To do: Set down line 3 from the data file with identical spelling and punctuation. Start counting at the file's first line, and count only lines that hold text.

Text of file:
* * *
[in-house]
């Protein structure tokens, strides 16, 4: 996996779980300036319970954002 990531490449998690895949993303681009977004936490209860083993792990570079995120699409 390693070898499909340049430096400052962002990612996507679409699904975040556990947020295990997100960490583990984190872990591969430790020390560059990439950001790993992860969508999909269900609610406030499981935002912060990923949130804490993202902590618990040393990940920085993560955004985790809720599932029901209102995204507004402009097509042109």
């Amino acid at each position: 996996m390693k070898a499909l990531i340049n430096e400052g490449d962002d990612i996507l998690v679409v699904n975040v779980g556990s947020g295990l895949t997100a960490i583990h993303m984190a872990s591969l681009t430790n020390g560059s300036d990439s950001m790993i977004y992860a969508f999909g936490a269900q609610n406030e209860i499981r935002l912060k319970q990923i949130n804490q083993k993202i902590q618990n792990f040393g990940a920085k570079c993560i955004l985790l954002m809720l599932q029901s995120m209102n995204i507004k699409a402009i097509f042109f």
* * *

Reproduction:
């Amino acid at each position: 996996m390693k070898a499909l990531i340049n430096e400052g490449d962002d990612i996507l998690v679409v699904n975040v779980g556990s947020g295990l895949t997100a960490i583990h993303m984190a872990s591969l681009t430790n020390g560059s300036d990439s950001m790993i977004y992860a969508f999909g936490a269900q609610n406030e209860i499981r935002l912060k319970q990923i949130n804490q083993k993202i902590q618990n792990f040393g990940a920085k570079c993560i955004l985790l954002m809720l599932q029901s995120m209102n995204i507004k699409a402009i097509f042109f």